In ‘Curvas Inmateriales’, movement is generated by air currents so delicate that the presence of a moving spectator is enough to activate it, giving the viewer an active role in the artwork. In addition to movement, Soto also realised that the surrounding light conditions have a powerful effect on our perception of the art object. To maximise the potential of this, in ‘Curvas Inmateriales’ the lengths of curved wire in suspended motion are painted in yellow and white and presented against a ground of thin black and white lines, appearing immaterial and magical. Gordon Lambert bought Curvas Inmateriales, directly from the artist’s Paris studio in 1967. It was the only artwork from an Irish collection to be included in the first Rosc exhibition held in Dublin the same year.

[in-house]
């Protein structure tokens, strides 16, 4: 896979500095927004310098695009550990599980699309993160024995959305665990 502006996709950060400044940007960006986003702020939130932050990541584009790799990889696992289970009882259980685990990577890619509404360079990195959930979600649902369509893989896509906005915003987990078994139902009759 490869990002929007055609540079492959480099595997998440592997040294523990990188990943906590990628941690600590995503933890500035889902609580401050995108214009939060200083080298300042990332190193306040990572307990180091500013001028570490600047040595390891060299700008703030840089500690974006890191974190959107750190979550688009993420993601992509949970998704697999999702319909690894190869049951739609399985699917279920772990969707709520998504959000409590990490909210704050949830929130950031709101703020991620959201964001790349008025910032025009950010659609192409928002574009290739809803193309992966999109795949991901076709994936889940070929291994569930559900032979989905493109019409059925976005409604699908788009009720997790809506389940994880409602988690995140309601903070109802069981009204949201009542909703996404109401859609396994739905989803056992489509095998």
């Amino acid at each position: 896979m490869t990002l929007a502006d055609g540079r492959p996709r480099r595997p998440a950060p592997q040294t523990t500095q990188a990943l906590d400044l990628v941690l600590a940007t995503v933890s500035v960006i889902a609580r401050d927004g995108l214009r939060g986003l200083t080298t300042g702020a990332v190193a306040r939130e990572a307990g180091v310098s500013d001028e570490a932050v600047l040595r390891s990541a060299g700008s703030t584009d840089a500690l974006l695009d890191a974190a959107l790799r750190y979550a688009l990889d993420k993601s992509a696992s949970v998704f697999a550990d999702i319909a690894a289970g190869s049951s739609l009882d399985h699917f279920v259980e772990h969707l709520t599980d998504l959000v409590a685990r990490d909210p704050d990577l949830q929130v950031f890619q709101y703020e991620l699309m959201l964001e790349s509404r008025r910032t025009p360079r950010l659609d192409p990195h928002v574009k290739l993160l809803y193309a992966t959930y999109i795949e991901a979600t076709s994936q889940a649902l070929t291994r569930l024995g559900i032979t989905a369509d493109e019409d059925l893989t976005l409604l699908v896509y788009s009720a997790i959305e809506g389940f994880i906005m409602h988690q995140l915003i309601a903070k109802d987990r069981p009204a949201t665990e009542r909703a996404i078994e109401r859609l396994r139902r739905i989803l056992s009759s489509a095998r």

|Medium||Painted metal rods, nylon, acrylic on board|
|Dimensions||107 x 107 cm|
|Credit Line||IMMA Collection: Gordon Lambert Trust, 1992|
|Item Number||IMMA.383 GL|
|Copyright||For copyright information, please contact the IMMA Collections team: [email protected].|
Venezuelan artist Jesús-Rafael Soto trained in Caracas. Soto moved Paris in the early 1950s and together with such artists as Yaacov Agam, Jean Tinguely and Victor Vasarely, he became a member of the young avant-garde. The incorporation of movement and the physical engagement of the viewer in his art works established Soto as a leading figure in kinetic art. Soto exhibited internationally from the 1970s. The Jesús Soto Museum of Modern Art opened in Ciudad Bolívar, Venezuela, in 1973.View Artist
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